Man or Myth? Explorations on Masculinity

May 4 – June 30, 2012

 

 

 

 

bishop and protegeMasculine: The earliest-known use of this word can be found in 14th century Middle English word masculin from the Latin maculinus. The Oxford Dictionary defines masculinity as possessing “the qualities traditionally associated with men.” Selected synonyms include words such as bold, brave, caveman, confident, courageous, fearless, generative, hairy, heroic, honourable, lion-hearted, muscular, noble, potent, powerful, red-blooded, resolute, robust, strong, two-fisted, valorous, vigorous, and most significantly, virile. Synonyms for virile include bullish, commanding, compelling, dominant, elemental, energetic, healthy, reproductive, vibrant, and interestingly, violent and whole. Antonyms show a definite streak of meanness with such words as effeminate, feeble, impotent ineffective, meek, unforceful and weak. It is no wonder then that “American manliness today is defined by the archetype of the rugged, self-reliant man who, through sheer force of will, can shape his destiny no matter his circumstances.”

Today, this is an untenable construct—a sham really—for most people regardless of gender. Men today are having to redefine what it is to be men in a world that is changing faster than they are. Masculinity has become a pose—an unattainable stance—an inner struggle set against a competitive game between men and the public profiles of their heroes, many of whom are ‘wearing’ masculinity as sort of very well constructed believable ‘drag.’ This doesn’t mean the death of masculinity. Masculinity is being re-invented as an evolved collaborative partner to the feminine. It is even conceivable that, in a future world, masculinity and femininity may exist independently from gender.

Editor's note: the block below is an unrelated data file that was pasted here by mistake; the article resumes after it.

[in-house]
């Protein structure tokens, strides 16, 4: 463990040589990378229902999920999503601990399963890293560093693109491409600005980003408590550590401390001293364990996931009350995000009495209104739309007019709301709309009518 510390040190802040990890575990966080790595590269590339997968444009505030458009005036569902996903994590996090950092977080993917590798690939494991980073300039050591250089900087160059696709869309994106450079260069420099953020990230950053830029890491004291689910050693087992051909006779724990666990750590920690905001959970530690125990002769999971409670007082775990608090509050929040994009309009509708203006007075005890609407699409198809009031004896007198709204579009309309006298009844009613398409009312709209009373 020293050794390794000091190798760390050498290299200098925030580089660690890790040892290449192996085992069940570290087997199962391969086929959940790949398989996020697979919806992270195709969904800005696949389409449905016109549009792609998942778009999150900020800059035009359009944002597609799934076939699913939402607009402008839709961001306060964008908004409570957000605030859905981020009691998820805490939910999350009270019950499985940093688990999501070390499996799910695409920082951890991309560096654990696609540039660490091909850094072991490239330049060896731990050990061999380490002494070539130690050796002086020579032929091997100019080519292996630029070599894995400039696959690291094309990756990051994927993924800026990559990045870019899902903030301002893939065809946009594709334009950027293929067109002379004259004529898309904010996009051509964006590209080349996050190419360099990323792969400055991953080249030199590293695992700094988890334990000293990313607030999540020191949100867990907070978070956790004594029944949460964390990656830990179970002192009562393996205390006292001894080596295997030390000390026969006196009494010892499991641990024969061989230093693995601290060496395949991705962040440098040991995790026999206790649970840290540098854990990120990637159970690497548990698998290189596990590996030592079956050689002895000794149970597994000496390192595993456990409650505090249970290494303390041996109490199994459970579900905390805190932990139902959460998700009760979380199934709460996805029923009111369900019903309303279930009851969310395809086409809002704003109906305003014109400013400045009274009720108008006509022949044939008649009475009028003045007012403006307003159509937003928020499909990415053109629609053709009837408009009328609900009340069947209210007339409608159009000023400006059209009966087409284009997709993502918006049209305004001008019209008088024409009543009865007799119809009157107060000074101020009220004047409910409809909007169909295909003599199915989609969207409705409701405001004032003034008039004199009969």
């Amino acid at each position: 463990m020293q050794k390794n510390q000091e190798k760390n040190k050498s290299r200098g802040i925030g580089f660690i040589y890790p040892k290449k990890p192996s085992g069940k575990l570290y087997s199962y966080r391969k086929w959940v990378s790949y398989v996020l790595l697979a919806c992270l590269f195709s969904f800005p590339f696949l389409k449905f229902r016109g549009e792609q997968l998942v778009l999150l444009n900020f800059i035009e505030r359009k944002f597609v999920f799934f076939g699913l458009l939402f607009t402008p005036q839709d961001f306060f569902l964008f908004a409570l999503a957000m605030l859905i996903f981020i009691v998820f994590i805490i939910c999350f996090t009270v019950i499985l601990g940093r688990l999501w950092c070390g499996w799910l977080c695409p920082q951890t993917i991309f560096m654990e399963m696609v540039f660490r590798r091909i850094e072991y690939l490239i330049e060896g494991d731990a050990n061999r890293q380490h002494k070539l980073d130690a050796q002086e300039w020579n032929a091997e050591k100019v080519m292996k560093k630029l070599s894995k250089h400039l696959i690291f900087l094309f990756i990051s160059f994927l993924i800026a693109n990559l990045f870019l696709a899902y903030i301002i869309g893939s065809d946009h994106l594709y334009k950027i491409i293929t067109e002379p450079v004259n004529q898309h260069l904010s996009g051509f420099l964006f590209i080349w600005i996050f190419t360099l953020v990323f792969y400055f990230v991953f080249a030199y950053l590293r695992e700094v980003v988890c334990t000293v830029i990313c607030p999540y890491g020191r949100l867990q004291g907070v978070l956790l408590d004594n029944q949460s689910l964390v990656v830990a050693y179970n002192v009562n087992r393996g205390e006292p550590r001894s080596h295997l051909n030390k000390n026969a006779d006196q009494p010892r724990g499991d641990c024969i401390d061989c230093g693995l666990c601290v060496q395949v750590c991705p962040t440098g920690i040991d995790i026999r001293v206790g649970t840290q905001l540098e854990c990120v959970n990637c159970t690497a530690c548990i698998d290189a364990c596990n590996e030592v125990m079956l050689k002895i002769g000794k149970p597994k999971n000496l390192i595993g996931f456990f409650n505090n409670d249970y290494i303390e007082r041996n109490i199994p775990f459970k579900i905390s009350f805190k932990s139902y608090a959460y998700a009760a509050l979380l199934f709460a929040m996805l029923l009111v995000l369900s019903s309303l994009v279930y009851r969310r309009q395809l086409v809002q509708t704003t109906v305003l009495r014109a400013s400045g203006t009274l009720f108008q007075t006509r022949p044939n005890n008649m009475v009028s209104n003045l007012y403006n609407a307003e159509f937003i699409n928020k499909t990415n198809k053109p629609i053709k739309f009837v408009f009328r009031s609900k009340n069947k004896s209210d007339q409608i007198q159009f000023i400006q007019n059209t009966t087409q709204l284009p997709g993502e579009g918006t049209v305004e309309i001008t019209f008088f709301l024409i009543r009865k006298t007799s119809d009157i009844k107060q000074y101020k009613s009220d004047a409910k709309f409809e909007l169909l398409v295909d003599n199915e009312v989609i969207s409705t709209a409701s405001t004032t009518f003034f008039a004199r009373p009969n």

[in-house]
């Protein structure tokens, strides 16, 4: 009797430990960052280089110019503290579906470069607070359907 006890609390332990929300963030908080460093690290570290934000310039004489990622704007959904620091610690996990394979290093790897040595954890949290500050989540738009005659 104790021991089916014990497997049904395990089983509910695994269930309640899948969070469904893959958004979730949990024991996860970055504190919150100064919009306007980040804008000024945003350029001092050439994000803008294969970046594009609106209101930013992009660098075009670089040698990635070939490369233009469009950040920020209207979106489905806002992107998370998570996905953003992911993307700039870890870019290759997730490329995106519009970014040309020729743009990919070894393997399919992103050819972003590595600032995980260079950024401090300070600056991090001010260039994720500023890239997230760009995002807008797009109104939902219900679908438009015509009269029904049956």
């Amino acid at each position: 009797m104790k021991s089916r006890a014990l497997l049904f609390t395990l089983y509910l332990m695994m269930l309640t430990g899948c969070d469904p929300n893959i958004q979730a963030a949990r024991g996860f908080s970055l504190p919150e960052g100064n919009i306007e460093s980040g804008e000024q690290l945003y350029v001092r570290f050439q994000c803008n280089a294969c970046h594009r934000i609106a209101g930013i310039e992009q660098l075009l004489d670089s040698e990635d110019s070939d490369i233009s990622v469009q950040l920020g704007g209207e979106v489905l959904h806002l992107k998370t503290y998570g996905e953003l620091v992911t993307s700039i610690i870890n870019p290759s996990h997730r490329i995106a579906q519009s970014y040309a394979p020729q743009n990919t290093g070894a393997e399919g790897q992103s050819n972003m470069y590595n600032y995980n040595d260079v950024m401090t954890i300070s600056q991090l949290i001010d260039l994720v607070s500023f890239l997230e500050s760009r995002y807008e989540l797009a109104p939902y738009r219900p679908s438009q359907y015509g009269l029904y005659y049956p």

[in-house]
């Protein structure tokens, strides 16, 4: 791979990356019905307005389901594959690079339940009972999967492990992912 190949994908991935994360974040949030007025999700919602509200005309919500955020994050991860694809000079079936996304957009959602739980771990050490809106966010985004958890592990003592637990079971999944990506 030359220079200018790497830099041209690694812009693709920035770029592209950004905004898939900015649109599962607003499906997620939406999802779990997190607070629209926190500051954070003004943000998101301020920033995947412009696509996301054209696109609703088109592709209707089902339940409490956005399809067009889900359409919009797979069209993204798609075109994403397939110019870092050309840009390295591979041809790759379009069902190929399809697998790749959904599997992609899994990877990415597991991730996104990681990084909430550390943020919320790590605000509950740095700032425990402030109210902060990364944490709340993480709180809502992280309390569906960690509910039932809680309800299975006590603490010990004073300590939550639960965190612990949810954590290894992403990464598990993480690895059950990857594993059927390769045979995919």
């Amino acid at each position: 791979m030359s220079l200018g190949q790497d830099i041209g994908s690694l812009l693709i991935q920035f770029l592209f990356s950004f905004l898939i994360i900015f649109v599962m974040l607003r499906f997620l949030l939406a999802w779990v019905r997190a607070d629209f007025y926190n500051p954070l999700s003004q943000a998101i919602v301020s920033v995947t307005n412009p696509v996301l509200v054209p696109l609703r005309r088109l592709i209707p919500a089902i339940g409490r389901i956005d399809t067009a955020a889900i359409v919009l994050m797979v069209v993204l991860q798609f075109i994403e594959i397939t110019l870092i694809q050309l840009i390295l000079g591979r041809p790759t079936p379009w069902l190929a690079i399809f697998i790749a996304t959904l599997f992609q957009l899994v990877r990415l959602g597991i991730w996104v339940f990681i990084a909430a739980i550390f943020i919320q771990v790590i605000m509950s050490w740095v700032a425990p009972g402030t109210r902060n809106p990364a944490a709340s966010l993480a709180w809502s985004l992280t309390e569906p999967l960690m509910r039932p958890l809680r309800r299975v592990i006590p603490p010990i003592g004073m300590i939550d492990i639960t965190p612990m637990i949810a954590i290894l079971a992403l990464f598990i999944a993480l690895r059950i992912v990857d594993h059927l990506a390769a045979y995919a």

In this exhibition, three artists explore their personal relationships with traditional notions of masculinity and how this identity can be a fluid one. The Croatian-born Srdjan Segan’s 32-foot elongated clay site-specific sculpture and 30-foot long drawings of the ‘every-human’ pulls from his war experiences while he was a refugee during the Serbo-Croatian war. Meanwhile, Clint Neufeld’s series of slip-cast ceramic auto transmissions and parts are decorated with delicate Rococo filigree and ornamentation. Finally, the infamous ceramic sculptor, Léopold L. Foulem unveils his latest works, Bibelots? II in which the figurine—a trivial cultural object—powerfully challenges the status quo.

Christian Bernard Singer, Curator

Click here for Waterloo Chronicle coverage of this exhibition

Click here for The Record coverage of this exhibition


McKay, Brett and Kate. The Art of Manliness. http://artofmanliness.com. 22 August, 2010. [Discussing Michael S. Kimmel’s book Manhood in America: A Cultural History (Oxford University Press, 2005)]